Herta not panicking as year since last win approaches

Michael L. Levitt/Motorsport Images

Herta not panicking as year since last win approaches


Herta not panicking as year since last win approaches


Colton Herta’s fifth season as an NTT IndyCar Series driver has been a strange affair.

The Andretti Autosport veteran captured a win in only his third start, becoming the youngest IndyCar winner to date, and added another win to close his rookie season in 2019. He earned another in 2020 and delivered three more in 2021. His most recent, earned last May at the Indianapolis Grand Prix, took his career tally up to seven victories and nine pole positions, but the pace of Herta’s swift success has come to a crawl.

When he rolls away from pre-grid on Saturday at the next Indy GP, Herta will be 24 hours shy of the one-year anniversary since he stood atop the podium which, in a career filled with highlights, has been a genuine surprise.

If going at least 364 days or more without victory isn’t enough of an anomaly, Herta’s yet to earn a pole this season while teammates Romain Grosjean and Kyle Kirkwood have combined to claim three from four races; Kirkwood was also the first among the Andretti foursome to produce a race win in 2023. Expected to lead all aspects of Andretti Autosport’s return to prominence, Round 5 in Indy offers another opportunity for Herta and the No. 26 Honda team to break out of a slump and make its presence felt.

“It’s obviously not the best start, but it’s not a bad one by any means,” Herta, who holds 10th in the Drivers’ championship, told RACER. “We’re still in the hunt in points and whatnot, but we haven’t really had a standout weekend yet. Which sucks, but it is what it is.”

If anyone’s concerned about the slow start, Herta isn’t among them. A crash with Will Power while running competitively at the opening race was followed by leading and placing seventh at Texas. Herta’s home race at Long Beach – Andretti’s best event so far – ended with a Kirkwood pole and win with Grosjean in second and Herta in fourth, and it was the last round in Alabama where Herta experienced his first bout of weekend-long anonymity.

Herta’s most recent victory came at last year’s GMR Grand Prix on the Indianapolis road course. Brett Farmer/Motorsport Images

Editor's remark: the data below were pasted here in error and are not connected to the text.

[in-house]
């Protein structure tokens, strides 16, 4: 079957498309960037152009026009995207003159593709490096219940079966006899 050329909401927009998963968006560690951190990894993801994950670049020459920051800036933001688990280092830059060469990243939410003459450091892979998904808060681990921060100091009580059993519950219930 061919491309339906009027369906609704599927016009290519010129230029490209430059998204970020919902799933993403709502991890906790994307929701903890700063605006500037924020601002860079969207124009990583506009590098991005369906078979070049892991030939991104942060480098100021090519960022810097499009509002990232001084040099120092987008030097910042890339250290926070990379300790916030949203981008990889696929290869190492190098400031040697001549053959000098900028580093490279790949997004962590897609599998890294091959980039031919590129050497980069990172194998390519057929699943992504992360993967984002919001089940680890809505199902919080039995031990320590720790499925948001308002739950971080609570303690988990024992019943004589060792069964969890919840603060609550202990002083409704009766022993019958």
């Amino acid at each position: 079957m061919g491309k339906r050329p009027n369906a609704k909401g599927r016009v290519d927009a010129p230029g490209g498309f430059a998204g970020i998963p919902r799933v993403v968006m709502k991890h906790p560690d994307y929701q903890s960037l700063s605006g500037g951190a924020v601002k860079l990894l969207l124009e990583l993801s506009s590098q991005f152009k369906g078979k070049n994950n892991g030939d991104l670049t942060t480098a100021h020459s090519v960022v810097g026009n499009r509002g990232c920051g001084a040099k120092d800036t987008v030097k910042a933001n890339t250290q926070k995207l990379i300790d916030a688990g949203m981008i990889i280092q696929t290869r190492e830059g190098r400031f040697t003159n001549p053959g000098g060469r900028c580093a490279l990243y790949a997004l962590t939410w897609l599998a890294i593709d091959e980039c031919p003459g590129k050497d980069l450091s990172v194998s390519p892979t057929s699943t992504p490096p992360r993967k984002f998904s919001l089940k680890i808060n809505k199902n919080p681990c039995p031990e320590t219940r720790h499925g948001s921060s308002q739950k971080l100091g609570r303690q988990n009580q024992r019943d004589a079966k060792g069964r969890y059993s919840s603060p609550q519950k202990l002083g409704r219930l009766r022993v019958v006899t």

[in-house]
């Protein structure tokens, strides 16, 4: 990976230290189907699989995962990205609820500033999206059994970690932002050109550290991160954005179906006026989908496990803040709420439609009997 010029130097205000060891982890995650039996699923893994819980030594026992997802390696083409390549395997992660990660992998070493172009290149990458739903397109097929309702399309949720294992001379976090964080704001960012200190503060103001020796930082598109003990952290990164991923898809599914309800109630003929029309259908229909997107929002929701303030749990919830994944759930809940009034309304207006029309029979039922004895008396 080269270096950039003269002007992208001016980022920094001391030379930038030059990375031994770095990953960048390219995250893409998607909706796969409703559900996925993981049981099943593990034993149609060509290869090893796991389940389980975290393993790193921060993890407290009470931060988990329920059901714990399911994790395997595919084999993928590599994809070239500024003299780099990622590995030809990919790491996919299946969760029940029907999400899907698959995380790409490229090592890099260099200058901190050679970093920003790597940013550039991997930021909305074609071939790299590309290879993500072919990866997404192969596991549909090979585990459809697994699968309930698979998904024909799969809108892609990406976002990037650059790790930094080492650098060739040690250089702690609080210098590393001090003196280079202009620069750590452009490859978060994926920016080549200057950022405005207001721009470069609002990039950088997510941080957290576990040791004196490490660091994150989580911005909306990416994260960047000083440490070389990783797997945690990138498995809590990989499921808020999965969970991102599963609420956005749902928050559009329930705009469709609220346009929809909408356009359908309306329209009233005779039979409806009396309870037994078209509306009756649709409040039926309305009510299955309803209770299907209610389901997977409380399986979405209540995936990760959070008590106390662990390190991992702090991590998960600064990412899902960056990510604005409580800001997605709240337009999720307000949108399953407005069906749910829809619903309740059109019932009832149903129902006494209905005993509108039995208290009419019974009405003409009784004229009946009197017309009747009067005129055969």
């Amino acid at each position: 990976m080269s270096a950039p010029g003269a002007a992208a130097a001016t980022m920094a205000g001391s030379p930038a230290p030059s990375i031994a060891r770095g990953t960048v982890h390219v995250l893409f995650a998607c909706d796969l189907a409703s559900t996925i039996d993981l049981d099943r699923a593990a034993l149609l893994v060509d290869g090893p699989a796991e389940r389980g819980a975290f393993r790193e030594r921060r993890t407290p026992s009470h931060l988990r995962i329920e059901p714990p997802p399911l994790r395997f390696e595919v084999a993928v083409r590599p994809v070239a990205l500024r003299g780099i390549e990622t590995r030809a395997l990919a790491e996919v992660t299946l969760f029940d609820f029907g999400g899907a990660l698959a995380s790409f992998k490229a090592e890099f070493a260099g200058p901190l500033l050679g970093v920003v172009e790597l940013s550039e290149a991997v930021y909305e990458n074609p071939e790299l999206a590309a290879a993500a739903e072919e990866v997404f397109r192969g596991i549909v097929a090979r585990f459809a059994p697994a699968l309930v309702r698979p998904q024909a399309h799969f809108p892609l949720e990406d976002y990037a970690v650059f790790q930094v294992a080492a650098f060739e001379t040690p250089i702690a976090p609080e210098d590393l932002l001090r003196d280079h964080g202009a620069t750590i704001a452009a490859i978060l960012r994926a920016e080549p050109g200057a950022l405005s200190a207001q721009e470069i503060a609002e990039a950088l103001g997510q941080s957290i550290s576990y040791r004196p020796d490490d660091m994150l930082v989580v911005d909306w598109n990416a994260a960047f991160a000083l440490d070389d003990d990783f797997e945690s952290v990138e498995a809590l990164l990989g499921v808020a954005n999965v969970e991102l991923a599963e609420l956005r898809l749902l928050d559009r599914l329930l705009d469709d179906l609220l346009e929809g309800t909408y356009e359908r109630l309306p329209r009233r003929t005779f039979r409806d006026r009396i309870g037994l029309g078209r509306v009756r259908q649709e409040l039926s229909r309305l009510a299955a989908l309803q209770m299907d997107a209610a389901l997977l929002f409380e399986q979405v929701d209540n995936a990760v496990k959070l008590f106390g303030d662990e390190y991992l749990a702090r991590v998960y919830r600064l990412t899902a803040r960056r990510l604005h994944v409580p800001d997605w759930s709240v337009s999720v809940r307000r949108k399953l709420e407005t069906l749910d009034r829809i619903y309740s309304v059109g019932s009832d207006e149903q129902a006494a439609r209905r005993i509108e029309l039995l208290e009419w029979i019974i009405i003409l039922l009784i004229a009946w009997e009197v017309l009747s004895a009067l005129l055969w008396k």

“We’ve been fast, but nothing’s really played into our hands,” he continued. “Obviously St. Pete was tough; we got ‘Power’d.’ At Texas, we didn’t take tires in the last 25 laps when everybody else did, so there’s been a few cases where we’ve had decent pace and just haven’t really made the most out of it.

“But I’ve never felt like the car has been good, and you can clearly see that. We had a fourth at Long Beach from starting eighth or ninth or whatever, and only Barber wasn’t a great weekend for us, but we know what went wrong there. And now we’re going back to a place that we’ve been strong at in the past.”

Herta says there’s no panic or concern on his end, and sees the Indy GP as a perfect place to get his season on track.

“No, it doesn’t feel like that; it feels like the most competitive year that I’ve run IndyCar,” Herta proclaimed. “We’ve got great cars and we can win at this track, whether it’s raining or dry. And no one’s really had a great year, with the exception of one or two guys. It’s pretty crazy. It’s really tight right now from fourth to 12th in the points compared to pretty much every other year.”

One the Indy GP is over, the series’ attention shifts to the Indy 500 where Herta and the Andretti team showed individual and group pace at the recent open test. Along with chasing his first win of 2023, Herta’s also in hot pursuit of the first IndyCar oval victory of his career.

“I actually felt great at that test,” he said. “We didn’t do a bunch of laps, but I felt like we could put up a big lap when we had to. The car felt really good, really comfortable in it. I was super happy with how everything went.”